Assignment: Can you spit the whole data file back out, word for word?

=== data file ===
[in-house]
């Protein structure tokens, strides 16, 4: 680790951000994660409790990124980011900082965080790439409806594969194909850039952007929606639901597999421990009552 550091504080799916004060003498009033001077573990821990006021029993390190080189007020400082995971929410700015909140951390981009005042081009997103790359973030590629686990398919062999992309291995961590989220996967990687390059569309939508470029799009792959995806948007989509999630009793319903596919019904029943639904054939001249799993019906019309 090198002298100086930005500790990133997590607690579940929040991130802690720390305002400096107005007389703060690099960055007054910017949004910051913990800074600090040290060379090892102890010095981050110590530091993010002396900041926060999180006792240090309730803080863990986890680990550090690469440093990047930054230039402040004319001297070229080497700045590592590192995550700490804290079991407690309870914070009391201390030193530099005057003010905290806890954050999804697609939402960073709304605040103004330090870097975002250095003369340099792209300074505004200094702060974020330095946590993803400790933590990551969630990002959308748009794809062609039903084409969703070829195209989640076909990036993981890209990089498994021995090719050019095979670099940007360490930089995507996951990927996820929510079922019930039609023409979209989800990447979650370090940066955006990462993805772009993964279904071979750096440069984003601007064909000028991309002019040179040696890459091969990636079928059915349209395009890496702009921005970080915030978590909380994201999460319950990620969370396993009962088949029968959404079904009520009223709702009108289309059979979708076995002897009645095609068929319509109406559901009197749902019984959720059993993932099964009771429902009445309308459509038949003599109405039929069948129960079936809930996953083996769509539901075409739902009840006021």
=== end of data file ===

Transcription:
[in-house]
């Protein structure tokens, strides 16, 4: 680790951000994660409790990124980011900082965080790439409806594969194909850039952007929606639901597999421990009552 550091504080799916004060003498009033001077573990821990006021029993390190080189007020400082995971929410700015909140951390981009005042081009997103790359973030590629686990398919062999992309291995961590989220996967990687390059569309939508470029799009792959995806948007989509999630009793319903596919019904029943639904054939001249799993019906019309 090198002298100086930005500790990133997590607690579940929040991130802690720390305002400096107005007389703060690099960055007054910017949004910051913990800074600090040290060379090892102890010095981050110590530091993010002396900041926060999180006792240090309730803080863990986890680990550090690469440093990047930054230039402040004319001297070229080497700045590592590192995550700490804290079991407690309870914070009391201390030193530099005057003010905290806890954050999804697609939402960073709304605040103004330090870097975002250095003369340099792209300074505004200094702060974020330095946590993803400790933590990551969630990002959308748009794809062609039903084409969703070829195209989640076909990036993981890209990089498994021995090719050019095979670099940007360490930089995507996951990927996820929510079922019930039609023409979209989800990447979650370090940066955006990462993805772009993964279904071979750096440069984003601007064909000028991309002019040179040696890459091969990636079928059915349209395009890496702009921005970080915030978590909380994201999460319950990620969370396993009962088949029968959404079904009520009223709702009108289309059979979708076995002897009645095609068929319509109406559901009197749902019984959720059993993932099964009771429902009445309308459509038949003599109405039929069948129960079936809930996953083996769509539901075409739902009840006021």